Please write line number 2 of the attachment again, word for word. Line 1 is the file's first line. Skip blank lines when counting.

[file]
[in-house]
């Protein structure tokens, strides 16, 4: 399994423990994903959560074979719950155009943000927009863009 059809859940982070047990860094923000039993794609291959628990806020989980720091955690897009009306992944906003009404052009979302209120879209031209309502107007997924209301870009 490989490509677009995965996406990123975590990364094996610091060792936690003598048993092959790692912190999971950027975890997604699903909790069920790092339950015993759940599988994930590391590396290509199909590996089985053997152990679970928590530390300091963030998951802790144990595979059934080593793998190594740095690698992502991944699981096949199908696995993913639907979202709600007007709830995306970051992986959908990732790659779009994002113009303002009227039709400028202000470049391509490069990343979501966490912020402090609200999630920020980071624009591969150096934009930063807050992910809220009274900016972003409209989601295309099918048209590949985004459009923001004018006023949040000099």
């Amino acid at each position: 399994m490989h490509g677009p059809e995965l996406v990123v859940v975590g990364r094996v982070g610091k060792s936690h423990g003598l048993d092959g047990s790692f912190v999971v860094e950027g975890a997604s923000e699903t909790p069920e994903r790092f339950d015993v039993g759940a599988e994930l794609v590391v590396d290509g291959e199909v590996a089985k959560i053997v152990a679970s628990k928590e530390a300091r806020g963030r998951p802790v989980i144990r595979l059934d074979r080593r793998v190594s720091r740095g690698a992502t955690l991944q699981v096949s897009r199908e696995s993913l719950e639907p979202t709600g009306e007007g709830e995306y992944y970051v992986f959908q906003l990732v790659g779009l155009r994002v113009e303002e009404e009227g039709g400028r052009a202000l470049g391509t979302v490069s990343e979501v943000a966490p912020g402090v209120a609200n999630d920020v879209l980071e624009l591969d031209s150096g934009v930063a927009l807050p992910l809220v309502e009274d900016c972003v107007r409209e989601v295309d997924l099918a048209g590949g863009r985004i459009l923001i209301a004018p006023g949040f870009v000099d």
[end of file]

């Protein structure tokens, strides 16, 4: 399994423990994903959560074979719950155009943000927009863009 059809859940982070047990860094923000039993794609291959628990806020989980720091955690897009009306992944906003009404052009979302209120879209031209309502107007997924209301870009 490989490509677009995965996406990123975590990364094996610091060792936690003598048993092959790692912190999971950027975890997604699903909790069920790092339950015993759940599988994930590391590396290509199909590996089985053997152990679970928590530390300091963030998951802790144990595979059934080593793998190594740095690698992502991944699981096949199908696995993913639907979202709600007007709830995306970051992986959908990732790659779009994002113009303002009227039709400028202000470049391509490069990343979501966490912020402090609200999630920020980071624009591969150096934009930063807050992910809220009274900016972003409209989601295309099918048209590949985004459009923001004018006023949040000099």